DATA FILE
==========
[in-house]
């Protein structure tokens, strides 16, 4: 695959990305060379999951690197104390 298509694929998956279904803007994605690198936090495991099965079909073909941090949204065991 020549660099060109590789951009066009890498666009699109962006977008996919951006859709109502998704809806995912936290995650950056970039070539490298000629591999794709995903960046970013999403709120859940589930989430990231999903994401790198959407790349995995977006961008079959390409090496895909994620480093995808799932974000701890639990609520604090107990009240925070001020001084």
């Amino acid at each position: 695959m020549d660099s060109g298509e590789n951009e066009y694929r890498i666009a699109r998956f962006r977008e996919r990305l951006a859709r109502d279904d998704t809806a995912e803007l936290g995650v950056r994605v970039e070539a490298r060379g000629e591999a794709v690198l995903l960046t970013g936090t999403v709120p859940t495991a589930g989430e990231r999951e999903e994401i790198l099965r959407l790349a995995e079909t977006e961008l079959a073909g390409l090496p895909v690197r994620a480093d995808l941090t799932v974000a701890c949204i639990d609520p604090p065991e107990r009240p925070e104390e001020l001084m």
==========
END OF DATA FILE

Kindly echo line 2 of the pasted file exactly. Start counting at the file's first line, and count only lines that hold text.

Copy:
């Protein structure tokens, strides 16, 4: 695959990305060379999951690197104390 298509694929998956279904803007994605690198936090495991099965079909073909941090949204065991 020549660099060109590789951009066009890498666009699109962006977008996919951006859709109502998704809806995912936290995650950056970039070539490298000629591999794709995903960046970013999403709120859940589930989430990231999903994401790198959407790349995995977006961008079959390409090496895909994620480093995808799932974000701890639990609520604090107990009240925070001020001084």